If your goal is to own a business you can pass on to the next generation, listen up!
The leadership, structures and processes in your family and business are the reasons why you will be able to pass your company on to future generations.
You may be wondering how families like the Fords, Waltons’ and Knights built their multi-billion dollar companies – Ford, Walmart & NIKE, which have transcended a couple of generations. These companies have had to deal with common issues such as succession, sibling issues, branch rivalries, in-law entry into the business, management, employment, etc. The success of these family businesses are largely dependent on the existing structures adopted for the family and the business.
As appealing as setting up a family business is, it can be tough to draw a line between professional and personal relationships and this can seriously impact on the family dynamics.
- Get a formal business structure
Set up a legal entity to protect individuals from the business in case something goes wrong. An LTD (private/ public) is a great option because it offers liability protection for the individual owners. However, there are other entities which may better suit the specific objectives for setting up the family business.
- Set up good governance systems for the family and business
Given that the business will be controlled by a family, it is important to create structures which will enable the family engage with the business as well as structures which would enable the business run effectively. Yes, it is a family business but it should also be attractive enough for accessing capital/ debt financing, hiring excellent human resources, amongst others.
On the family side, creation of the Family Council/ family assembly, Family office, Trusts and Advisory Board are some of the structures which would enhance family engagement with the business. For the business, the Companies and Allied Matters Act, 2020 and the Nigerian Code of Corporate Governance, 2018 provide the systems that companies should adopt for sustainability, transparency and accountability.
The fact that it is a family business does not mean that all the directors and management team must be family members. An effective family business governance should include non-family members as amongst the board, executive team and employees.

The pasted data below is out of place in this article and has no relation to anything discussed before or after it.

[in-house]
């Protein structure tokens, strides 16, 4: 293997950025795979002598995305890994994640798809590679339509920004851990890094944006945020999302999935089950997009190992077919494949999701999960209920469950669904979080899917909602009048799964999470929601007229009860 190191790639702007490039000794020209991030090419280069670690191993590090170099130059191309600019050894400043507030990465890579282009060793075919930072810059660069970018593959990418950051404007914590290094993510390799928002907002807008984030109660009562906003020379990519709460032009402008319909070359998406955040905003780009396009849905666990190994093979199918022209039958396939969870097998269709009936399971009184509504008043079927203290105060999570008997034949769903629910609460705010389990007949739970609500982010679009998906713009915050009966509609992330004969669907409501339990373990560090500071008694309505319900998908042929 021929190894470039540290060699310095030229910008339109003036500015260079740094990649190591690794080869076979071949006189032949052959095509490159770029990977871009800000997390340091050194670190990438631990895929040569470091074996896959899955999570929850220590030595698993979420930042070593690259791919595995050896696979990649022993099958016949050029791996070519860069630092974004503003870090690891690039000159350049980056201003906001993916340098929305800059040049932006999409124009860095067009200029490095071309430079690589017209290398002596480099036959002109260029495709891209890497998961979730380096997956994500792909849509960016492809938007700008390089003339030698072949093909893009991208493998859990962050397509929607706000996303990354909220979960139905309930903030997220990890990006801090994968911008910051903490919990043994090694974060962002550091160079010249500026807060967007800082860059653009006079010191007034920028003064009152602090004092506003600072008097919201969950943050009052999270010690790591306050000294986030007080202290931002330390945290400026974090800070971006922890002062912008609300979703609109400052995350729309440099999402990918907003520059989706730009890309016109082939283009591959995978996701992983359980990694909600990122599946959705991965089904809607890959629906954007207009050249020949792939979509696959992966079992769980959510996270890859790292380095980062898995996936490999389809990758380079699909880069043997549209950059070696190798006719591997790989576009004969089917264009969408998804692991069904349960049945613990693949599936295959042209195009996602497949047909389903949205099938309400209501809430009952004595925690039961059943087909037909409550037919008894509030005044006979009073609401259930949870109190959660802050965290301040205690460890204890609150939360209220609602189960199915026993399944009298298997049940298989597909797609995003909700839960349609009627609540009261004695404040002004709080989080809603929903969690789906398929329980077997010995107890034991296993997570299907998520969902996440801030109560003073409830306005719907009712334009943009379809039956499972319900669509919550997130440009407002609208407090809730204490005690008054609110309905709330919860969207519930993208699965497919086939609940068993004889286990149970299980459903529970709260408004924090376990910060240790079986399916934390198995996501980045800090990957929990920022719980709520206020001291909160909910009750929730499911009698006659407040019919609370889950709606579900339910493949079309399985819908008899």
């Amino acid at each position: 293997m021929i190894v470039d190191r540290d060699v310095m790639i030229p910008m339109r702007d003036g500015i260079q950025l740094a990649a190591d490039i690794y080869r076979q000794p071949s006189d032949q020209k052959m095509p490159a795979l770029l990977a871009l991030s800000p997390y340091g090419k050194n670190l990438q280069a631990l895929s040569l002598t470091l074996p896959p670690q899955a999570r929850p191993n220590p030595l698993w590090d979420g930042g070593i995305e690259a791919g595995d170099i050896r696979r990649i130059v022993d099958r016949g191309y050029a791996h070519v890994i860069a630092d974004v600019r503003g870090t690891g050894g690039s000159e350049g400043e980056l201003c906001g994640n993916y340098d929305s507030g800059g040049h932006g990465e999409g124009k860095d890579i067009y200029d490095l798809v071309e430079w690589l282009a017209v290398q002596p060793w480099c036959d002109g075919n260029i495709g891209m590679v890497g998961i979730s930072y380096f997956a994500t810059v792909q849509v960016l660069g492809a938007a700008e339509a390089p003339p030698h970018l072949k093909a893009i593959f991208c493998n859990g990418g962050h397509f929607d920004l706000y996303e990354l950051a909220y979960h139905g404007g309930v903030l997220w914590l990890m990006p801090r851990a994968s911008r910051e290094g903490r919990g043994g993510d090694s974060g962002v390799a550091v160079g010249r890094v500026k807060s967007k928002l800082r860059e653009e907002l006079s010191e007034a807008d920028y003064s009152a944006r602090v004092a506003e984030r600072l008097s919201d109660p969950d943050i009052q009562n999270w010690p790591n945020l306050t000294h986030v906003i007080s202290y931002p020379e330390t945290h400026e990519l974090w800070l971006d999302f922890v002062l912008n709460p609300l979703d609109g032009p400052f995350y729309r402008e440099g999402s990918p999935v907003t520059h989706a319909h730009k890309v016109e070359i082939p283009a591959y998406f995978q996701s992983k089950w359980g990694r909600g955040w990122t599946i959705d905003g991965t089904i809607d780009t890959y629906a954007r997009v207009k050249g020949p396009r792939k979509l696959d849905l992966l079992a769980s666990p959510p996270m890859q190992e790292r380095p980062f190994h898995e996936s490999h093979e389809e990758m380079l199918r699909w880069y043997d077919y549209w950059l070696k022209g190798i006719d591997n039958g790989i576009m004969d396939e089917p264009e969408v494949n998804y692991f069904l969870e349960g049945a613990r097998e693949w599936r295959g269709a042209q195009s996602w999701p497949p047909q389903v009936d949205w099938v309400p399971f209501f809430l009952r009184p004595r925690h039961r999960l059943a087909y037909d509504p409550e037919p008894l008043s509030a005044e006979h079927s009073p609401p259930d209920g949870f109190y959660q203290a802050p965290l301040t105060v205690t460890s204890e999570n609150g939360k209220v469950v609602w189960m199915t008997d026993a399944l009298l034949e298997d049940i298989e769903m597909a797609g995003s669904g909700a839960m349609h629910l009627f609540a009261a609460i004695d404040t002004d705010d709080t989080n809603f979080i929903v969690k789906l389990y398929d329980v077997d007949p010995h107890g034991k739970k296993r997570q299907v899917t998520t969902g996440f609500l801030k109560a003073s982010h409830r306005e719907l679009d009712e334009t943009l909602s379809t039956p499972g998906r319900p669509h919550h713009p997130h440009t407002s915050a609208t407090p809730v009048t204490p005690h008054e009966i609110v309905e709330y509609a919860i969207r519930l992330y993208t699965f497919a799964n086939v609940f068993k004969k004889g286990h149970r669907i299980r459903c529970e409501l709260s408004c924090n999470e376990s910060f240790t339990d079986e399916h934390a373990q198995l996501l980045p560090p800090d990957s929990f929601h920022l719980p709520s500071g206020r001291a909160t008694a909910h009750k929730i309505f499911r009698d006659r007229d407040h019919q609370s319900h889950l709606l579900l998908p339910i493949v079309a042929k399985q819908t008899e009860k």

- Don’t create two classes of employees
It is important to detail performance expectations of family members who are employed by the business. Such expectations must be just like everyone else with promotion based on results not DNA. Any special treatment given to family members will de-motivate other employees and may create tension. Never put family members on the payroll if they cannot make a real contribution to the business.
- Draw up legal documents upfront
Legal documents like the shareholders’ agreement, family constitution, board charter, remuneration policy, dividend policy, employment/ HR policies will force everyone to deal with all the sticky matters upfront – succession, dividend payout, ownership rights as the family expands, etc.
The legal documents will provide clarity on the roles, rights and responsibilities of all family members including laying down how business discussions and disputes which affect the business will be handled.
Remember that although your family business may have started as a side hustle or casual conversation at a family vacation, it is important to take the legal formalities seriously as the health of the business and your closest relationships depend on it.
- The Gulf: It’s a Family Affair: Wendy Guild and Andrea Schulman < https://hbswk.hbs.edu/item/the-gulf-its-a-family-affair>.
- Organising the Family-Run Business – < https://hbswk.hbs.edu/item/organizing-the-family-run-business>.
- Keepin’ it in the Family: How to structure a Business With Your Closest Relatives: Nellie Akalp.
For more information on the above article, please contact our Private Clients & Family Business Governance team.
Partner, Private Clients & Family Business Governance
8, Providence Street, Lekki Phase 1, Lagos
(+234) 1 814 3418,
(+234) 808 045 9295